Fingering out life's problems


In my perfect world, wars will be fought by having leaders face-off in one-on-one fights to the death in steel cage matches on pay-per-view television, and schools across the world would be thought of as safe havens for our students to learn without fear of violence or oppression. There would be food and shelter for all, and people would take responsibility — and be accountable — for their own actions.

In my perfect world, Spandex and bikinis could only be worn in public by people approved by a special board of discerning individuals and “24” would come on every night instead of once a week, allowing this pulsating ulcer in my stomach to stop beating like a trained monkey on a set of drums after six cups of coffee ...

But I digress.

In my perfect world, parents would never outlive their children, children would never outlive their parents and it would be completely acceptable to give the finger to a cashier at the store after waiting in line behind some knucklehead in the mood to discuss the alien impregnation headlines on the tabloids.

A-ha!

According to an article on CNNMoney.com, that last fantasy could soon be a reality. A report by an analyst with Sanford Bernstein suggested that some major retailers could begin using biometrics to get people through lines with less cost and more safety from identity theft. Basically, a consumer would register his or her name with the store, provide bank information and get a scan of his or her fingerprint into the system.

The advantages are pretty intriguing. By supplying checking account information, the retailers would incur less fees than the credit card companies would charge. For a “low-margin” business, like a grocery store or Wal-Mart, the net cost of a transaction could reduce anywhere from 40 to 70 cents, according to AMR Research’s Scott Langdoc, as cited in the CNNMoney article. That could be substantial growth in profits for these businesses.

Also, vendors of the biometric products said in the story that the fingerprints can not be reproduced, thanks to the technology. Afraid of having someone chop off your finger to go buy 750 pounds of sliced pears at Costco? Don’t be. Consumers would also have to supply secondary information at the register, such as a telephone number. Besides, the bloody stump might be a a sign for the cashier to question the validity of the sale.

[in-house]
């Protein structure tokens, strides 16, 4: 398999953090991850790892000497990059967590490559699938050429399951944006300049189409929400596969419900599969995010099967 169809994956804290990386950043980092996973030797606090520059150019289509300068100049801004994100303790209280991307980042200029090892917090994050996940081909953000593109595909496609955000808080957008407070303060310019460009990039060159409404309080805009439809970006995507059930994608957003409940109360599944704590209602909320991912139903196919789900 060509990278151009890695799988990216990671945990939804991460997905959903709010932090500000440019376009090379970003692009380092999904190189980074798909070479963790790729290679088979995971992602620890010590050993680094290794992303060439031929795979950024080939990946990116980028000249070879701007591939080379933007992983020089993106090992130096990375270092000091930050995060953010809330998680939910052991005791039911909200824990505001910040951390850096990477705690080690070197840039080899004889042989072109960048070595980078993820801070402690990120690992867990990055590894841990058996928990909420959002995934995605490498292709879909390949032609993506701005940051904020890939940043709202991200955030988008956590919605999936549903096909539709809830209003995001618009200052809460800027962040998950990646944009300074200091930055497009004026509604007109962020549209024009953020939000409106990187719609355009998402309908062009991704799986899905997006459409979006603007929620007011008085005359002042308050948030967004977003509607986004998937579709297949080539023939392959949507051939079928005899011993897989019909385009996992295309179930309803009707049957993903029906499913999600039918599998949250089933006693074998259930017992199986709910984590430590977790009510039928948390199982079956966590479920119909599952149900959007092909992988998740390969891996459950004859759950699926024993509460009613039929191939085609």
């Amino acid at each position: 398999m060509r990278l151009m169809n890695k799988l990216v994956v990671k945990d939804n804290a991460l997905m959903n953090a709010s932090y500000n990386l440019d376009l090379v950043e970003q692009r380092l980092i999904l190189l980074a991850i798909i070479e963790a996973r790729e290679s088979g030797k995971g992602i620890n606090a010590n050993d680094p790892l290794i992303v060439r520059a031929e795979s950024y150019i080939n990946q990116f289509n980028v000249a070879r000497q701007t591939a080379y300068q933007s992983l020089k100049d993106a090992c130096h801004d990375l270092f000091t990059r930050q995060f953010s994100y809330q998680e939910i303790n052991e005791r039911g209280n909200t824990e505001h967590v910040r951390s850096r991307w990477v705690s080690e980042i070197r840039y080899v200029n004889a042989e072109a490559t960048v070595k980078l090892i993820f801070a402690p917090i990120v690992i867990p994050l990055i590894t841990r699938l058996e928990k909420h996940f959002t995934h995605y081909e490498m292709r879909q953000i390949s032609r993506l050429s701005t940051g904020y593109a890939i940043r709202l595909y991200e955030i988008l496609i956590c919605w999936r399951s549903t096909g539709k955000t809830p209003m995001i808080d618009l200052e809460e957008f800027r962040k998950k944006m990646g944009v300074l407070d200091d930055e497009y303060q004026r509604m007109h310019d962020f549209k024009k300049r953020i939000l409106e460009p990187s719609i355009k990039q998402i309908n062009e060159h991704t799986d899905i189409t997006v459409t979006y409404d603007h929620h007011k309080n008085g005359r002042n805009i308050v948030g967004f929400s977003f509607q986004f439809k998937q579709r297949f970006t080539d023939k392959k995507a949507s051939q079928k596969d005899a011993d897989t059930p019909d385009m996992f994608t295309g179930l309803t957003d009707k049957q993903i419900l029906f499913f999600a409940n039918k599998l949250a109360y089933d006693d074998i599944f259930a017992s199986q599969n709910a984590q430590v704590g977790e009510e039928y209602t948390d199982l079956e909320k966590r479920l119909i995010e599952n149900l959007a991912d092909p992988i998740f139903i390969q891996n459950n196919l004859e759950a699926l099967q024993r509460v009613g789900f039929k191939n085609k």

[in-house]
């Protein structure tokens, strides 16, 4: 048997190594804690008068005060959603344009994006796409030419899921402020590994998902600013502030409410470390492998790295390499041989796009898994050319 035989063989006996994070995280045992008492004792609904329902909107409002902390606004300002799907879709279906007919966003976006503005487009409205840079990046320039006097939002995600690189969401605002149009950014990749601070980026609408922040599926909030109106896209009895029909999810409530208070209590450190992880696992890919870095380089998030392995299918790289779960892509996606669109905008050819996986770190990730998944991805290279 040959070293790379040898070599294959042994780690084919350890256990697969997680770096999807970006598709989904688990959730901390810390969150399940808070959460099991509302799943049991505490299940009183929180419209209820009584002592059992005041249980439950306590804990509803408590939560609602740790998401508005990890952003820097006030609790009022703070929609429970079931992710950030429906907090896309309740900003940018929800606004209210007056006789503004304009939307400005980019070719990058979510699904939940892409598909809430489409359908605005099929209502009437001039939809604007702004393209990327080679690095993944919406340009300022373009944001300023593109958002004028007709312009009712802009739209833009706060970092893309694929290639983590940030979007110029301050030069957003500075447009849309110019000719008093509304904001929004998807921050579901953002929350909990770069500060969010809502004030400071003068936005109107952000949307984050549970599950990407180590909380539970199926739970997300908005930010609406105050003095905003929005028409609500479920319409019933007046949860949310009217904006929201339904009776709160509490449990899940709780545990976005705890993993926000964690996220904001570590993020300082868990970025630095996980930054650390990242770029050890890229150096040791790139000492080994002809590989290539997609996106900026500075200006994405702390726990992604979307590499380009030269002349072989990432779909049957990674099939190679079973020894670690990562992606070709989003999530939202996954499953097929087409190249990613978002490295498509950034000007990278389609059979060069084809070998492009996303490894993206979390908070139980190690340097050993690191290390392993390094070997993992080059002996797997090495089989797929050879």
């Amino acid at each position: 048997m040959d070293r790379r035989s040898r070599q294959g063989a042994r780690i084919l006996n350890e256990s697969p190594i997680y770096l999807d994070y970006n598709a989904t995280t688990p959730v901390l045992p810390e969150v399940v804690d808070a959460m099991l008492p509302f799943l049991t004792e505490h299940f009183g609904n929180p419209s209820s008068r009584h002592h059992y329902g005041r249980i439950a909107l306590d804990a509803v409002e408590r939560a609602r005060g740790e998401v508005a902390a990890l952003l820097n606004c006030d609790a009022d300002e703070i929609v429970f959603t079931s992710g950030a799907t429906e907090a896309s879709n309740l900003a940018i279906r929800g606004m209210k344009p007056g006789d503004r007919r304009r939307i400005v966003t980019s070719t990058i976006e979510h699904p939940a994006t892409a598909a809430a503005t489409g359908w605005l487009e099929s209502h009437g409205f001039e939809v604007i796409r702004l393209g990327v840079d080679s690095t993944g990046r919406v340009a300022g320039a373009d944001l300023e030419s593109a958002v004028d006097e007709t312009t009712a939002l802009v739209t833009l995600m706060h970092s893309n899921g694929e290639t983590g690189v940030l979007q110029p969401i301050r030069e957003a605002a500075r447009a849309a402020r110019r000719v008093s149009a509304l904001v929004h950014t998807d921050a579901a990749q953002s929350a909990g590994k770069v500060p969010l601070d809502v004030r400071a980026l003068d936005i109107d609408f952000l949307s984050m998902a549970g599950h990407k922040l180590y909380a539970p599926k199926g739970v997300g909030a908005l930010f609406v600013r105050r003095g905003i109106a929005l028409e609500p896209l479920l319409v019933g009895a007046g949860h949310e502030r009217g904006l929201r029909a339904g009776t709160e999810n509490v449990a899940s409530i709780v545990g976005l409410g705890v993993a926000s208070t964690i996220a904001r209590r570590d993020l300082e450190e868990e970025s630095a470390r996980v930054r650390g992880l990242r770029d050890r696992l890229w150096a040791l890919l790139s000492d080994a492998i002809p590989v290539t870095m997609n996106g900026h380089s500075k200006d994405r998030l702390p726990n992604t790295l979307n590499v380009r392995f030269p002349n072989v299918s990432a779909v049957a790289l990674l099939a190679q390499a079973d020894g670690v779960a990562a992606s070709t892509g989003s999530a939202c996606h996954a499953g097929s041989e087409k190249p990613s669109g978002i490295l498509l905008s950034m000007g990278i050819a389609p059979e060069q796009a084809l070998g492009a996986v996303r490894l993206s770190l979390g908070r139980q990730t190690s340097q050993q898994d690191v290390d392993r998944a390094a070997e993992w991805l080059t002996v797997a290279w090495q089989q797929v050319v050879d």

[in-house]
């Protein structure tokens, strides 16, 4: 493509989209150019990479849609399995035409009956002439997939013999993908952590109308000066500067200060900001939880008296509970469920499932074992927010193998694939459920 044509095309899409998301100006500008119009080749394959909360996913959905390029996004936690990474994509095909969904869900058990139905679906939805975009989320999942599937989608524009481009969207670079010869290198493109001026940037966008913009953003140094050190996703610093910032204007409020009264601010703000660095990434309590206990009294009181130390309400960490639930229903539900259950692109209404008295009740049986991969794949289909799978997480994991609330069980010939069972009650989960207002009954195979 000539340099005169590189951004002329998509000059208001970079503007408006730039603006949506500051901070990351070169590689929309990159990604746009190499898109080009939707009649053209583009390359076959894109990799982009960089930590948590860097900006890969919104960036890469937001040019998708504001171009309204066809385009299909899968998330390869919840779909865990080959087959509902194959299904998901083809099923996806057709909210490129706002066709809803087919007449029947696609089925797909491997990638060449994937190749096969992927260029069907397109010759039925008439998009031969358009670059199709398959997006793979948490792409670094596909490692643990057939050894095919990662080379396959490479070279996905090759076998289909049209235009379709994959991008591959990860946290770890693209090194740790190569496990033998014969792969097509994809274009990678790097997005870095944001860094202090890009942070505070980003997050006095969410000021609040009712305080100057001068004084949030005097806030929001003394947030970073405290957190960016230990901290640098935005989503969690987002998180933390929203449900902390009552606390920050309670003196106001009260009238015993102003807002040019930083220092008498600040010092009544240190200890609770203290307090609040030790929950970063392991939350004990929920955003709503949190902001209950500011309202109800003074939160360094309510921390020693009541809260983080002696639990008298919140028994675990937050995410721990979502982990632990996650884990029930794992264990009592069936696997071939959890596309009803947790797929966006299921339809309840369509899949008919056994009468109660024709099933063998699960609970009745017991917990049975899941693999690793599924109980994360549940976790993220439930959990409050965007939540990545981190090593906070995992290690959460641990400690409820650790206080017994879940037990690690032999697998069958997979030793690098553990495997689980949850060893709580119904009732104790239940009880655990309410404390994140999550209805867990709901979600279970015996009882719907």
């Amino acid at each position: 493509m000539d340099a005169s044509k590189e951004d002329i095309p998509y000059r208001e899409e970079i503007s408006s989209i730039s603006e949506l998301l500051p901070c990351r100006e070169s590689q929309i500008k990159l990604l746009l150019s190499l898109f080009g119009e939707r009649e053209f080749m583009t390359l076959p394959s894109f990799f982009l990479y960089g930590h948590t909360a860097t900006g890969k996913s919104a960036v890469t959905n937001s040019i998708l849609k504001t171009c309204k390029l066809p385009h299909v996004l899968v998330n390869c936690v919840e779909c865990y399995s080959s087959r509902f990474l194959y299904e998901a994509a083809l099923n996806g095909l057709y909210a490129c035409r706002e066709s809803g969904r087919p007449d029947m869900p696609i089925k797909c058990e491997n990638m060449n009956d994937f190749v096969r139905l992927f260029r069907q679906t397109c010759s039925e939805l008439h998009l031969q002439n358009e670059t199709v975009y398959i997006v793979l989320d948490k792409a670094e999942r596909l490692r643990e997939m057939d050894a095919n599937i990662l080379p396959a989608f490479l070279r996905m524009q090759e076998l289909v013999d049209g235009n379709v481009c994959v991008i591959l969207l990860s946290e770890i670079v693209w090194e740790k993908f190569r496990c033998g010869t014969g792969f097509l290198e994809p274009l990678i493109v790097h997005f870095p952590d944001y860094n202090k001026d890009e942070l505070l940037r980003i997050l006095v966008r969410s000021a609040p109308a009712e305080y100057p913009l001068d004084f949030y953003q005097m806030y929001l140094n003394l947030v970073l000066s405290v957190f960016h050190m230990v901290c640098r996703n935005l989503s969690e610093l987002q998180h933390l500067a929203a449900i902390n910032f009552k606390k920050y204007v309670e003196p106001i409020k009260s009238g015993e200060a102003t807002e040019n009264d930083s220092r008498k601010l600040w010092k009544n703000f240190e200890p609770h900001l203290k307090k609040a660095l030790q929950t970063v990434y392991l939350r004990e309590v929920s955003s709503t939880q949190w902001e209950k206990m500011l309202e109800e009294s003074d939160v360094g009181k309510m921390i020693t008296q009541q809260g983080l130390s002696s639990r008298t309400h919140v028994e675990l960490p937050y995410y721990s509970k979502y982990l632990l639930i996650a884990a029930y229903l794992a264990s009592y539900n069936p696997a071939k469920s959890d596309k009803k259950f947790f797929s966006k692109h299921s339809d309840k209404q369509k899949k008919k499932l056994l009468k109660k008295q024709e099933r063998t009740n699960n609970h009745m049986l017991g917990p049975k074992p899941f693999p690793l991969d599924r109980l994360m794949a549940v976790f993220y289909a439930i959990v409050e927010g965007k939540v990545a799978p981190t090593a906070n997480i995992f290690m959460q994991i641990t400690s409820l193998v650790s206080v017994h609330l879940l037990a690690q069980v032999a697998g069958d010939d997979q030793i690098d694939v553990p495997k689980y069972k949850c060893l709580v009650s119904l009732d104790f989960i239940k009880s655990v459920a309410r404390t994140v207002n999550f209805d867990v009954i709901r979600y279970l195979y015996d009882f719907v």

Oh, this does present possibilities doesn’t it?

One could present a (green) thumb for payment when purchasing items at a nursery, or the ring finger when at the jewelry store. The old extended pinky would do the trick at a tea house, and the index finger would seem to be the proper choice at the “point” of sale. As for the middle phalange, I would reserve use of that particular form of payment for paying traffic tickets or filling my car with gas.

My little way of “sticking it to the man,” you know?

It would certainly seem the “electronic wallet” concept that I first heard mentioned by Bill Gates in an early ’90s interview could actually be coming to fruition. As I recall, Gates spoke of a single card we would carry that would replace the need for credit cards, cash, drivers licenses, etc. He even explained that he could legitimately see the card face rotate images of our loved ones, meaning my father could toss that wrinkled photo of me on my 11th birthday that he currently keeps in his wallet.

Don’t ask how I know it’s still in there. I swear, I was just looking for a stick of gum when I was visiting my parents over Christmas.

But doesn’t all our information being held at the tip of our fingers seem like an even cooler idea? The possibilities are endless. Pulled over for a ticket? Place your finger in a portable scanner police would carry and let them access your driving and insurance information without the possibility of being shot while reaching in your glove compartment for the insurance card buried under your car’s manual. Trying to get a drink in a bar while under 21? Sorry, pal, you’re not faking that ID.

Employment history, emergency medical information, references from past girlfriends or wives ... yikes, scratch that last one. But the possibilities are indeed endless. Shoot, add a silicone chip and a few alterations to the equation and our hands could be used as cell phones, MP3 players and laser guns that fire off burning rays of mayhem at reporters who can’t meet deadlines and ...

Sorry, got in a bit of a techno-digression there.

My point is that we could be on the verge of tackling efficiency issues while increasing safety from identity predators.

I tip my finger to that.